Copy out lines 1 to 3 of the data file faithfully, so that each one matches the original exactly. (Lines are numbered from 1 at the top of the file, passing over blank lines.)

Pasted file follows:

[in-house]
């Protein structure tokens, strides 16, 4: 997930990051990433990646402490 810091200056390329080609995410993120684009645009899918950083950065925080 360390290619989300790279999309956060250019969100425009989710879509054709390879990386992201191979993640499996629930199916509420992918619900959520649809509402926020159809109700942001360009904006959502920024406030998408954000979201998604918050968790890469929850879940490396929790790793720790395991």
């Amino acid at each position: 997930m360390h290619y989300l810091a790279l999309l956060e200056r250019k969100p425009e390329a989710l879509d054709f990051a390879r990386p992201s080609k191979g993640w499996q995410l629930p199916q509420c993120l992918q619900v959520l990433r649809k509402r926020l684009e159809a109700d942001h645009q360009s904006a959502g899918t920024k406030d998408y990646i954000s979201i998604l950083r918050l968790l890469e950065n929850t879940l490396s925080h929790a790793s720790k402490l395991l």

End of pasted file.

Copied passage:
[in-house]
């Protein structure tokens, strides 16, 4: 997930990051990433990646402490 810091200056390329080609995410993120684009645009899918950083950065925080 360390290619989300790279999309956060250019969100425009989710879509054709390879990386992201191979993640499996629930199916509420992918619900959520649809509402926020159809109700942001360009904006959502920024406030998408954000979201998604918050968790890469929850879940490396929790790793720790395991």
């Amino acid at each position: 997930m360390h290619y989300l810091a790279l999309l956060e200056r250019k969100p425009e390329a989710l879509d054709f990051a390879r990386p992201s080609k191979g993640w499996q995410l629930p199916q509420c993120l992918q619900v959520l990433r649809k509402r926020l684009e159809a109700d942001h645009q360009s904006a959502g899918t920024k406030d998408y990646i954000s979201i998604l950083r918050l968790l890469e950065n929850t879940l490396s925080h929790a790793s720790k402490l395991l």